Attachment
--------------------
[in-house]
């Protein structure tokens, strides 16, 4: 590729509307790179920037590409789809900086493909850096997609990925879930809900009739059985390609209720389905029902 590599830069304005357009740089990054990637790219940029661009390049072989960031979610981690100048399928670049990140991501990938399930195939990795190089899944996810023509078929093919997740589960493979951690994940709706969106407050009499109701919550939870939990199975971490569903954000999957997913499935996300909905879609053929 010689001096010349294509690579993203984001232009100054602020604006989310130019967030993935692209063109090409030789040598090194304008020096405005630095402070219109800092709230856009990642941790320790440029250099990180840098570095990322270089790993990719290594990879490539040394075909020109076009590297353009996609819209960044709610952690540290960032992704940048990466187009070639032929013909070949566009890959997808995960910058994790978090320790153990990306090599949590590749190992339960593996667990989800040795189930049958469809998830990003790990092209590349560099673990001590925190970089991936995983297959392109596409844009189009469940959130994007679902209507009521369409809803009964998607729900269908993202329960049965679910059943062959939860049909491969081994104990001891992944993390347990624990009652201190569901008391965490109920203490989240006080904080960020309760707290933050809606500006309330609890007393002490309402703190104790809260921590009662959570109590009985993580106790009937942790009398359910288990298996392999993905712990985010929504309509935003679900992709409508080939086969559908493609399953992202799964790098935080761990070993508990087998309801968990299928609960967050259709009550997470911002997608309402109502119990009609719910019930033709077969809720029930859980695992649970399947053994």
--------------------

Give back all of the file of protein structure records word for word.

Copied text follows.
[in-house]
């Protein structure tokens, strides 16, 4: 590729509307790179920037590409789809900086493909850096997609990925879930809900009739059985390609209720389905029902 590599830069304005357009740089990054990637790219940029661009390049072989960031979610981690100048399928670049990140991501990938399930195939990795190089899944996810023509078929093919997740589960493979951690994940709706969106407050009499109701919550939870939990199975971490569903954000999957997913499935996300909905879609053929 010689001096010349294509690579993203984001232009100054602020604006989310130019967030993935692209063109090409030789040598090194304008020096405005630095402070219109800092709230856009990642941790320790440029250099990180840098570095990322270089790993990719290594990879490539040394075909020109076009590297353009996609819209960044709610952690540290960032992704940048990466187009070639032929013909070949566009890959997808995960910058994790978090320790153990990306090599949590590749190992339960593996667990989800040795189930049958469809998830990003790990092209590349560099673990001590925190970089991936995983297959392109596409844009189009469940959130994007679902209507009521369409809803009964998607729900269908993202329960049965679910059943062959939860049909491969081994104990001891992944993390347990624990009652201190569901008391965490109920203490989240006080904080960020309760707290933050809606500006309330609890007393002490309402703190104790809260921590009662959570109590009985993580106790009937942790009398359910288990298996392999993905712990985010929504309509935003679900992709409508080939086969559908493609399953992202799964790098935080761990070993508990087998309801968990299928609960967050259709009550997470911002997608309402109502119990009609719910019930033709077969809720029930859980695992649970399947053994």